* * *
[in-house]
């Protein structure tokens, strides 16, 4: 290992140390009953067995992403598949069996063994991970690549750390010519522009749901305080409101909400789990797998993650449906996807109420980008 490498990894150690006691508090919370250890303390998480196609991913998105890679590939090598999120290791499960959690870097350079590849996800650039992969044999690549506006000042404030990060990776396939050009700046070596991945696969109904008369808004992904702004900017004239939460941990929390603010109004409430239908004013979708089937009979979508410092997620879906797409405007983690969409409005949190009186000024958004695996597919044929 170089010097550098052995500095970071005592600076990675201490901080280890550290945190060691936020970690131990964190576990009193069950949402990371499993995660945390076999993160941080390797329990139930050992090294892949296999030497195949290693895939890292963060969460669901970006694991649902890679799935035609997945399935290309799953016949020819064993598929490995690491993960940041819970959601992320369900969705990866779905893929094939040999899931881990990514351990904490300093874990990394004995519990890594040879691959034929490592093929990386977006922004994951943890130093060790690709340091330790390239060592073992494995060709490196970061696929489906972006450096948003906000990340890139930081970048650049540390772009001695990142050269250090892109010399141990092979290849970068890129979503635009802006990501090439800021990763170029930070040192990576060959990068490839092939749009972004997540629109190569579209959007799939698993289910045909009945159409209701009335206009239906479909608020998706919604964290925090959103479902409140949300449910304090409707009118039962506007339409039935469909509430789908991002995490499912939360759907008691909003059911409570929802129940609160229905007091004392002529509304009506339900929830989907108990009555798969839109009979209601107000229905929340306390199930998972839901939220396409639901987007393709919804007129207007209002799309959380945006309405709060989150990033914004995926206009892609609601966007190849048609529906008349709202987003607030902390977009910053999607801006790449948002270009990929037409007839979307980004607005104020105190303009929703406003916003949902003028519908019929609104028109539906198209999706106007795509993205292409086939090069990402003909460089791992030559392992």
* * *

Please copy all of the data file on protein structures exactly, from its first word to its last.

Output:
[in-house]
């Protein structure tokens, strides 16, 4: 290992140390009953067995992403598949069996063994991970690549750390010519522009749901305080409101909400789990797998993650449906996807109420980008 490498990894150690006691508090919370250890303390998480196609991913998105890679590939090598999120290791499960959690870097350079590849996800650039992969044999690549506006000042404030990060990776396939050009700046070596991945696969109904008369808004992904702004900017004239939460941990929390603010109004409430239908004013979708089937009979979508410092997620879906797409405007983690969409409005949190009186000024958004695996597919044929 170089010097550098052995500095970071005592600076990675201490901080280890550290945190060691936020970690131990964190576990009193069950949402990371499993995660945390076999993160941080390797329990139930050992090294892949296999030497195949290693895939890292963060969460669901970006694991649902890679799935035609997945399935290309799953016949020819064993598929490995690491993960940041819970959601992320369900969705990866779905893929094939040999899931881990990514351990904490300093874990990394004995519990890594040879691959034929490592093929990386977006922004994951943890130093060790690709340091330790390239060592073992494995060709490196970061696929489906972006450096948003906000990340890139930081970048650049540390772009001695990142050269250090892109010399141990092979290849970068890129979503635009802006990501090439800021990763170029930070040192990576060959990068490839092939749009972004997540629109190569579209959007799939698993289910045909009945159409209701009335206009239906479909608020998706919604964290925090959103479902409140949300449910304090409707009118039962506007339409039935469909509430789908991002995490499912939360759907008691909003059911409570929802129940609160229905007091004392002529509304009506339900929830989907108990009555798969839109009979209601107000229905929340306390199930998972839901939220396409639901987007393709919804007129207007209002799309959380945006309405709060989150990033914004995926206009892609609601966007190849048609529906008349709202987003607030902390977009910053999607801006790449948002270009990929037409007839979307980004607005104020105190303009929703406003916003949902003028519908019929609104028109539906198209999706106007795509993205292409086939090069990402003909460089791992030559392992």